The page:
The imposition of a customs frontier on the Irish border would "play fast and loose" with both the economy and peace process, Sinn Fein has warned.
The republican party dismissed any suggestion trade movement between Northern Ireland and the Irish Republic could be monitored by technology as "nonsense and impossible to deliver".
The UK government's vision of how its only land border with the EU will operate when it exits the Union will be outlined in a much-anticipated document on Wednesday.
There are more than 200 roads crossing the Irish border.
Critics of a technology-based solution, potentially involving CCTV cameras and number plate recognition systems, question how movement between the jurisdictions could ever be tracked without causing major disruption.
The Irish government has made clear its position that technology alone will not resolve the border conundrum.
David Cullinane TD, Sinn Fein's spokesman on Brexit, said: "It is clear that the British Tory party are in disarray over Brexit.
"They have no plan, no solutions for Brexit, only slogans."
He added: "The notion of a frictionless technological border has been dismissed as nonsense and impossible to deliver.
"What is clear is that Tories are prepared to use Ireland as collateral damage in their negotiations with the EU.
"What we need is a real solution that works for our economy, our communities, and delivers for all Ireland."
However, Democratic Unionist MP Sir Jeffrey Donaldson insisted only the main arterial routes needed to be monitored.
"If people want to export their goods they have to go through the proper process and clearly most of the cross border roads aren't used for trade purposes, they are used on a daily basis by local people," he told the BBC.
"It is the main roads that are used for haulage and trading.
"So we are confident that we can deal with this in a pragmatic way."
On Sunday, SDLP Leader Colum Eastwood accused the UK government of drawing up its border plan on the "back of an envelope".
"It is almost laughable that it took the British Government over a year to come up with it," he said.
"Anyone who knows anything about the Irish border knows it's a non-runner."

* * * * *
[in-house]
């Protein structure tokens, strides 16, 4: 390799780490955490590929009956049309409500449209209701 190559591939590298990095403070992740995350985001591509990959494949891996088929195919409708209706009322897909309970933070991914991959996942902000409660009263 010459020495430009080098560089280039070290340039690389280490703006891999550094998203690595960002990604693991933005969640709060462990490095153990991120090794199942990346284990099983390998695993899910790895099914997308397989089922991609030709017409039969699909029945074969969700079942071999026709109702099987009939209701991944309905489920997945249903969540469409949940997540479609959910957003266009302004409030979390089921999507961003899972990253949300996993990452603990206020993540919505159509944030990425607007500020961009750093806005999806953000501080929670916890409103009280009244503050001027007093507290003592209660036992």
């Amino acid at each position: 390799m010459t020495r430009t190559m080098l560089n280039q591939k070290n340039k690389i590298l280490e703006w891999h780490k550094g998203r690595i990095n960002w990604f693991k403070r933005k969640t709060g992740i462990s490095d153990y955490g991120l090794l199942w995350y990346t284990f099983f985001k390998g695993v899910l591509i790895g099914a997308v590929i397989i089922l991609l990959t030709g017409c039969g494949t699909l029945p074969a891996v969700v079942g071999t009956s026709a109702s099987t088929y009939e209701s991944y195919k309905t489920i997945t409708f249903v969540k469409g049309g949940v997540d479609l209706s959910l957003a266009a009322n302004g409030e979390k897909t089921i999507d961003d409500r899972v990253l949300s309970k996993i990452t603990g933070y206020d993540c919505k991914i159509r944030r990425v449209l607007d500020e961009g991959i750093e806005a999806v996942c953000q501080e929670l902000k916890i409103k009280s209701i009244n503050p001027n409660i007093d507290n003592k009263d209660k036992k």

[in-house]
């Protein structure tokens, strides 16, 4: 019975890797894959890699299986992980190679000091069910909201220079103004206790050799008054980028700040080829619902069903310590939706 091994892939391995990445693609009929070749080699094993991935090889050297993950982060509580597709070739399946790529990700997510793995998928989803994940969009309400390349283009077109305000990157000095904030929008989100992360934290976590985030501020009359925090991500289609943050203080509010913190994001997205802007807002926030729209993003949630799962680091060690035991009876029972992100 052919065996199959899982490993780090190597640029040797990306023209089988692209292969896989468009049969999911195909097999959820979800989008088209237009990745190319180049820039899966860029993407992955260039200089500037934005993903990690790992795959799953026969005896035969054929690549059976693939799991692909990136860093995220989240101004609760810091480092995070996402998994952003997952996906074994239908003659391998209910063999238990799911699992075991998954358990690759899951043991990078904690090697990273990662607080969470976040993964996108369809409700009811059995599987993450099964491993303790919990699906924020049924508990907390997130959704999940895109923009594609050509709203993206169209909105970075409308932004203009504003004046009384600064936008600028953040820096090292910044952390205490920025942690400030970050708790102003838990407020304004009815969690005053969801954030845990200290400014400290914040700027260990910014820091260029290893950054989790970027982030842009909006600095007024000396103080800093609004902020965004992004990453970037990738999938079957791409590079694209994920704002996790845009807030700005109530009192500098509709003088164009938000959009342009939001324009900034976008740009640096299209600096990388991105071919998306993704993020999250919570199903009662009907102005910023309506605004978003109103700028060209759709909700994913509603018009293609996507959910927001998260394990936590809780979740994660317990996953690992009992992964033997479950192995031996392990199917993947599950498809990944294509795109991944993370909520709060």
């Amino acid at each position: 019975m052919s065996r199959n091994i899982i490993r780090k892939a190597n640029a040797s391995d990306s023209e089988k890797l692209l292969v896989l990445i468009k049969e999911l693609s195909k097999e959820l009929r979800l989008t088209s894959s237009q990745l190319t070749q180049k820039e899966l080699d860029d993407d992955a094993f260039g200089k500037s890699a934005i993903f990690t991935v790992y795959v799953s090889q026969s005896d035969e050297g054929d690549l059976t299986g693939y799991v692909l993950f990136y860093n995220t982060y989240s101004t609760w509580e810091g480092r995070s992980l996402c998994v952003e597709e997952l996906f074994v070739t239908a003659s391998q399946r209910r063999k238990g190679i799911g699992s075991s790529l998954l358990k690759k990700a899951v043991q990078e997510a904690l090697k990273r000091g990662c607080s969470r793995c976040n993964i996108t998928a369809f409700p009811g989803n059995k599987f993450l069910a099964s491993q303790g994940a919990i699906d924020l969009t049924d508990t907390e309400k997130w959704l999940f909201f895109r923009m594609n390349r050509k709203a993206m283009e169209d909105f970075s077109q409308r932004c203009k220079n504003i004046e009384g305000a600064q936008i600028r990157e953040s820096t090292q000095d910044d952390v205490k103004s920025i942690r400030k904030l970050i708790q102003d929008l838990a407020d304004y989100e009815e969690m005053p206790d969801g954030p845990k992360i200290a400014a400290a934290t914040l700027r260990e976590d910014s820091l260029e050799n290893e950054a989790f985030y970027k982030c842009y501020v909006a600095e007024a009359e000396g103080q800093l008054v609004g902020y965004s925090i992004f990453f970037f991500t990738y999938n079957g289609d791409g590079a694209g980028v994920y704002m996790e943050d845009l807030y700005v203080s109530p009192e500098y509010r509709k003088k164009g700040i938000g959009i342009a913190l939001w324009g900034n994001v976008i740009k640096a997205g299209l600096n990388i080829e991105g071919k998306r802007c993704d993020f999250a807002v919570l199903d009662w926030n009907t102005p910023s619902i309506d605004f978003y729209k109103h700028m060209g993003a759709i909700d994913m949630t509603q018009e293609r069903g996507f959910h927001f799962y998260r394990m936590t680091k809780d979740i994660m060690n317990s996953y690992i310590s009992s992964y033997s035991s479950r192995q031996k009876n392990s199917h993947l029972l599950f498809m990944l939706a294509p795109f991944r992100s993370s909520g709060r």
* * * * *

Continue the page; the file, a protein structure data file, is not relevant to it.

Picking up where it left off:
He added: "Any border must be around the island of Ireland, not across it.
"This is the only position which recognises our unique circumstances and it is the only position which is actually enforceable.
"It is the only serious and credible solution to the Brexit problem which has so far been proposed."
Meanwhile, Ulster Unionist leader Robin Swann has urged the Dublin government to kill off any suggestion that a customs border could be imposed in the Irish Sea, around the island rather than dividing it.
Taoiseach Leo Varadkar has already said the proposal is not one he is tabling as a potential alternative.
Mr Swann called on him to go further.
"If he has any respect for the people of Northern Ireland, Leo Varadkar must come out and dismiss the idea of a post-Brexit border in the Irish Sea once and for all," he said.
Mr Swann repeated his concern that the Brexit issue was being pursued by republicans and nationalists to advance a united Ireland.
"Brexit negotiations should not be used as a Trojan Horse by those who seek to exploit the situation to further their united Ireland agenda," he said.
A spokesman for the Irish Government said it welcomed indications that the UK is providing "more clarity on its thinking".
He said the position paper on future EU-UK customs arrangements will be analysed in detail and will need careful consideration.
The Government said the immediate focus of negotiations would be on issues including citizens' rights, the financial settlement and Irish specific issues.
"In this regard, the Government welcomes the UK's intention to publish a second position paper, on Northern Ireland and Ireland specific issues, later this week," the spokesman said.
"Once sufficient progress has been made on these phase one issues, we will be in a position to commence phase two of the negotiations, where parallel discussions will take place with the UK on future relationship issues, including customs."
Chancellor Philip Hammond has been accused of caving in to hard line Cabinet Brexiteers after accepting Britain will withdraw from the European single market and the customs union when it leaves the EU in 20 months' time.